"The Juki"

Well, you guessed it.

Several of you told me that I should go ahead and maybe get that industrial machine I had mentioned that I was thinking about.

I did. My husband actually encouraged me to do so - he figured I probably qualify as one who could really use a machine that is supposedly almost indestructible.

I looked on our local auction site and bought it ($466 which included shipping!). It came in from Krakow in two days on a truck like this:


It’s a Juki DDL8700.

The thing has a shipping weight of 80 kilos as it is shipped with a pallet. It came while my husband wasn’t here so I asked the delivery guy if he could help me get it up the steps onto the landing as I didn’t see how I could possibly get it up the steps by myself. He said he couldn’t help me get it into the house. I pled with him to just help me get it up the stairs - I figured I could get it under the roof if I could just get it up the steps. I could sort of “walk it” or put a piece of carpet under it and drag it into the entrance area.

He acquiesced. Because of that I don’t have any before pictures of it as it came off the truck. (No time!) Sorry about that.

Here it is in our entrance area that Tim and Claire redid for us while they were here.


I left it there in position waiting for my husband. It arrived on Thurs. morning and he was coming back in on Friday. afternoon. I was a little bit afraid of this thing - it has an oil pan and a separate motor and an installed foot pedal and is, did you get that? HEAVY.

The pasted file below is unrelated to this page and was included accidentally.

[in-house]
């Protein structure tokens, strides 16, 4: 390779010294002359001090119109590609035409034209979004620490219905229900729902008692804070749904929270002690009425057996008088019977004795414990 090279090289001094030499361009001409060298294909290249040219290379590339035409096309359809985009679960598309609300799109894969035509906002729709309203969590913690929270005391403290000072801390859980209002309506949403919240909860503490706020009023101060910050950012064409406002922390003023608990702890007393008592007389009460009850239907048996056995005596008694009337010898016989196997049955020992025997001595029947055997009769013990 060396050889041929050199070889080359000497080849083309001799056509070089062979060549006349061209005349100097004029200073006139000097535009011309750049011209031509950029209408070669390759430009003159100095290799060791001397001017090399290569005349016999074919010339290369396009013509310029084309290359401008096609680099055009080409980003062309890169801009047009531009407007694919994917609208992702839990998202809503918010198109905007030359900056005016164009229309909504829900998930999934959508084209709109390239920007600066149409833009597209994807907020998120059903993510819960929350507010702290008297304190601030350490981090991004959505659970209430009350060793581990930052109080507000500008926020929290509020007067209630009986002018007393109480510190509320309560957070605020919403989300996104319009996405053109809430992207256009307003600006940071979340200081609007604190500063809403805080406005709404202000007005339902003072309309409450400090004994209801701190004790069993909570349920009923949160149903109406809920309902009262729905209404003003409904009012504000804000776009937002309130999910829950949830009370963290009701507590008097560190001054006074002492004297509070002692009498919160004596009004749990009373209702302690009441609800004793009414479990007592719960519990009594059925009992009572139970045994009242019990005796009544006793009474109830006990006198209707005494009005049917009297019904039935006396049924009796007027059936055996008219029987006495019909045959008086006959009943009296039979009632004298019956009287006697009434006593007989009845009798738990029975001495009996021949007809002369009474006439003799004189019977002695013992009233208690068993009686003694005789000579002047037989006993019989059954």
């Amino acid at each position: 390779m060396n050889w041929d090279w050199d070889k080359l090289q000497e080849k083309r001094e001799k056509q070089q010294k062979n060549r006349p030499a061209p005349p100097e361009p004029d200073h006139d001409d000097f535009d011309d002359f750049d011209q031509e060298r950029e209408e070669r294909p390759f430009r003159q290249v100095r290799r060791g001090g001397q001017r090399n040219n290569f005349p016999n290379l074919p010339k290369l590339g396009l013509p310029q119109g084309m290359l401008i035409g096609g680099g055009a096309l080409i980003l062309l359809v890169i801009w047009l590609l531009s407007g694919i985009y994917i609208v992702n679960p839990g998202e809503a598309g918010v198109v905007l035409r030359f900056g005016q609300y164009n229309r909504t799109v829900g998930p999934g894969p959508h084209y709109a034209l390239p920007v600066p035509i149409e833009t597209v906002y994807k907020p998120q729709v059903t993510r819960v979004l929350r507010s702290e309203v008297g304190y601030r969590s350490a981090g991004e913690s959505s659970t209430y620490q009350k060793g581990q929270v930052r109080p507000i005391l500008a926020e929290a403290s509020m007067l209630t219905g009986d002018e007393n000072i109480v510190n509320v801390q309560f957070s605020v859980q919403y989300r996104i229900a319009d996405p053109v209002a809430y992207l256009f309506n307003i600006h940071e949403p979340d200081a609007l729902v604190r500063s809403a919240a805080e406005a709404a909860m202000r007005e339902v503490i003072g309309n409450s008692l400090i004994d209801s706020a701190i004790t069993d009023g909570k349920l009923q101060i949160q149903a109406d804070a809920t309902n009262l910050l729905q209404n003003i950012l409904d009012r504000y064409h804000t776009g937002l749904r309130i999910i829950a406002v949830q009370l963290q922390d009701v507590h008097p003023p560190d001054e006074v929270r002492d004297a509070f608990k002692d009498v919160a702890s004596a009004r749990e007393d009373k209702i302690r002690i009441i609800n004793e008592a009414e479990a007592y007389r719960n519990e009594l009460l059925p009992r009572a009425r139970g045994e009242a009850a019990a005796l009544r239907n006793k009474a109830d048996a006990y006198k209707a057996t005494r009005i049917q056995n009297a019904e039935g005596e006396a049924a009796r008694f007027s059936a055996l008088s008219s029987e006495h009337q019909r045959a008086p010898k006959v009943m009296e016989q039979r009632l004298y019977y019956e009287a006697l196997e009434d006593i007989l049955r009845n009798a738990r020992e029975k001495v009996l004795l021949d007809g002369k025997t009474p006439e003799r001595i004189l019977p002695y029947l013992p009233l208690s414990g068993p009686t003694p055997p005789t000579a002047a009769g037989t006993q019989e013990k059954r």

It came with a year warranty on the motor.

It came with a year warranty on the motor.

So, instead I went to my sewing room and started cleaning. Well, actually I started cleaning when I ordered it. I spent over 20 hours cleaning out my sewing room. That’s how bad it was. I’m still debating whether I should show it or not. My sis thinks I should. I’m not sure I want to be so embarrassed.

Anyway, I did manage to get it cleaned out before my husband arrived home. He was very tired, but helped me get it up the stairs. I asked him to help me get it set up - in other words, get the oil in the pan and such. I mentioned that I was a bit intimidated, didn’t I?


I did go and try it later in the evening. It has a bit of a different feel to it than any other machine I’ve ever used.

It is interesting to have a machine that will sew faster than I can handle!

After a few weeks of using this, I’m going to write a sort of review - compare/contrast with my other machines.

She can go up to 5000-6000 stitches per minute. (At that speed - who cares whether it is 5000, 5500 or 6000?)

She can go up to 5000-6000 stitches per minute. (At that speed - who cares whether it is 5000, 5500 or 6000?)

I’ve been using it and using it since I got it. I’ve got some things to tweak - such as need to figure out a comfy chair to use as my other chair for some reason isn’t working - my back has been aching after sewing for a couple of hours.

But that’s where I am. I’ll keep you posted on what’s going on with my new machine as well, of course, as my charity quilt top project! Obviously I’ve gotten to work on finishing up as many of those as I can. In fact, in the above pictures you can see my layout of one of the solids shadow quilt I’m using.

You probably figured this out by now - but a couple of things about me and my machines - 1. I’m not particularly brand loyal and 2. I’m not getting anything from any company to promote or not promote them. So while I do have Janomes - it’s mostly been because it was what I could get in the size of machine I needed in 2010 when I got my first “heavy duty machine” with a big throat. I will plan on using the Janomes for quilting/embroidery and this one for most of the piecing due to the very fast speed of this thing!

And now you know!

Be sure to check out what my sis has for you in the store!

Becky Petersen4 Comments